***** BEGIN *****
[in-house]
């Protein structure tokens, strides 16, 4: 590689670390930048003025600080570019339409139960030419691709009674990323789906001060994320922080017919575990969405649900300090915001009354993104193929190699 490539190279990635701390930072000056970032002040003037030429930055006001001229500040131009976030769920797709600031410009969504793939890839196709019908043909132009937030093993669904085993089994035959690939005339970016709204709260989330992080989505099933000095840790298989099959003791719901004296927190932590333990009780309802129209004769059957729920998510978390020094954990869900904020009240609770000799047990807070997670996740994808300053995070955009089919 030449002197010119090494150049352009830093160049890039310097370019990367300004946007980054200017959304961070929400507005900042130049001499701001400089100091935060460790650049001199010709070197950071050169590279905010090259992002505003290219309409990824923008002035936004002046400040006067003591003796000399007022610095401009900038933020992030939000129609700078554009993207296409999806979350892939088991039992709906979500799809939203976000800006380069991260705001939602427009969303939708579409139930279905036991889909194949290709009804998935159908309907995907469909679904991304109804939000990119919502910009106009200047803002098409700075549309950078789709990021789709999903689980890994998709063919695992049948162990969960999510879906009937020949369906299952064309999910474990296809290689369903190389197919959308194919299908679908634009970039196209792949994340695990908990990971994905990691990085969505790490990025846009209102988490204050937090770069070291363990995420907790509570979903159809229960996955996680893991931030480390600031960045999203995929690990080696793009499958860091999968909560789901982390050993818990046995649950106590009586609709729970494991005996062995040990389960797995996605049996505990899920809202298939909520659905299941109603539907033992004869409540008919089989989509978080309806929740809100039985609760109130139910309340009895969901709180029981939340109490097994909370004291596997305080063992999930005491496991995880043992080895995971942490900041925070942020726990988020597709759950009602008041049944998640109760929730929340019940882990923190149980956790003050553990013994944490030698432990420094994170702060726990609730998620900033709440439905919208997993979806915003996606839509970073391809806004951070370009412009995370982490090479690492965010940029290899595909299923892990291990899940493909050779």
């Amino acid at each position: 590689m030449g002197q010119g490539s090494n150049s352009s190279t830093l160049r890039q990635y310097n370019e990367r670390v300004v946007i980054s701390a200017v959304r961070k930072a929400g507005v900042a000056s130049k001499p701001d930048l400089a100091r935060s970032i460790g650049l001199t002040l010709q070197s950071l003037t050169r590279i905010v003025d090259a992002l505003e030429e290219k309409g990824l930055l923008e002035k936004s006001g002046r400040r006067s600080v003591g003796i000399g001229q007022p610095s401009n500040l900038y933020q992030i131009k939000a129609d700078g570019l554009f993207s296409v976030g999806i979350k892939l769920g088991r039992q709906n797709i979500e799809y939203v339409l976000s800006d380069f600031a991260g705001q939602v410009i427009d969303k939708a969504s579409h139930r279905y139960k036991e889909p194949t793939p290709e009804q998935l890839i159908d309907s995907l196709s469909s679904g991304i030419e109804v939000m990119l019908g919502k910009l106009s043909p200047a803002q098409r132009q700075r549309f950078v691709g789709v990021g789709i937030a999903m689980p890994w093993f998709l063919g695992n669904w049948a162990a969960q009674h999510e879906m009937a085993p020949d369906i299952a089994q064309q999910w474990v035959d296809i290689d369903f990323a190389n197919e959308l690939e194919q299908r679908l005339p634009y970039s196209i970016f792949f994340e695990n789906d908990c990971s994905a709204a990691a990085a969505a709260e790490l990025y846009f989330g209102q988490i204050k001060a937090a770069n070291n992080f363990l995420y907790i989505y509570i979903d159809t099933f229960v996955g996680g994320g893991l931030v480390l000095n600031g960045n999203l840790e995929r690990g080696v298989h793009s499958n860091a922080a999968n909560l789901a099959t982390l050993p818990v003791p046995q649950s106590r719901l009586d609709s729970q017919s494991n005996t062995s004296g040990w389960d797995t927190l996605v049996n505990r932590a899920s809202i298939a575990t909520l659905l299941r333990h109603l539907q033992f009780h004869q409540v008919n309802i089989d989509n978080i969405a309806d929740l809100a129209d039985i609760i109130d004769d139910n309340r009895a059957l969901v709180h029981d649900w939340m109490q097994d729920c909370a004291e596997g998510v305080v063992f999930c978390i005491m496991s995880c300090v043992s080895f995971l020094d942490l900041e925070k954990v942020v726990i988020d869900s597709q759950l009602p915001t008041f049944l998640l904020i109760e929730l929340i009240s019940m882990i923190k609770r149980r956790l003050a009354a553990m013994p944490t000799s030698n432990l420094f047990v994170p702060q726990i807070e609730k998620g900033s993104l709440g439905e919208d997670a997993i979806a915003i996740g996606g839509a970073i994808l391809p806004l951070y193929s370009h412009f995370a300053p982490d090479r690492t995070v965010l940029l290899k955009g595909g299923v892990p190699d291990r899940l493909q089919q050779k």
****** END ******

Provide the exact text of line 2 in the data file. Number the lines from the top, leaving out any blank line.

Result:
């Protein structure tokens, strides 16, 4: 590689670390930048003025600080570019339409139960030419691709009674990323789906001060994320922080017919575990969405649900300090915001009354993104193929190699 490539190279990635701390930072000056970032002040003037030429930055006001001229500040131009976030769920797709600031410009969504793939890839196709019908043909132009937030093993669904085993089994035959690939005339970016709204709260989330992080989505099933000095840790298989099959003791719901004296927190932590333990009780309802129209004769059957729920998510978390020094954990869900904020009240609770000799047990807070997670996740994808300053995070955009089919 030449002197010119090494150049352009830093160049890039310097370019990367300004946007980054200017959304961070929400507005900042130049001499701001400089100091935060460790650049001199010709070197950071050169590279905010090259992002505003290219309409990824923008002035936004002046400040006067003591003796000399007022610095401009900038933020992030939000129609700078554009993207296409999806979350892939088991039992709906979500799809939203976000800006380069991260705001939602427009969303939708579409139930279905036991889909194949290709009804998935159908309907995907469909679904991304109804939000990119919502910009106009200047803002098409700075549309950078789709990021789709999903689980890994998709063919695992049948162990969960999510879906009937020949369906299952064309999910474990296809290689369903190389197919959308194919299908679908634009970039196209792949994340695990908990990971994905990691990085969505790490990025846009209102988490204050937090770069070291363990995420907790509570979903159809229960996955996680893991931030480390600031960045999203995929690990080696793009499958860091999968909560789901982390050993818990046995649950106590009586609709729970494991005996062995040990389960797995996605049996505990899920809202298939909520659905299941109603539907033992004869409540008919089989989509978080309806929740809100039985609760109130139910309340009895969901709180029981939340109490097994909370004291596997305080063992999930005491496991995880043992080895995971942490900041925070942020726990988020597709759950009602008041049944998640109760929730929340019940882990923190149980956790003050553990013994944490030698432990420094994170702060726990609730998620900033709440439905919208997993979806915003996606839509970073391809806004951070370009412009995370982490090479690492965010940029290899595909299923892990291990899940493909050779």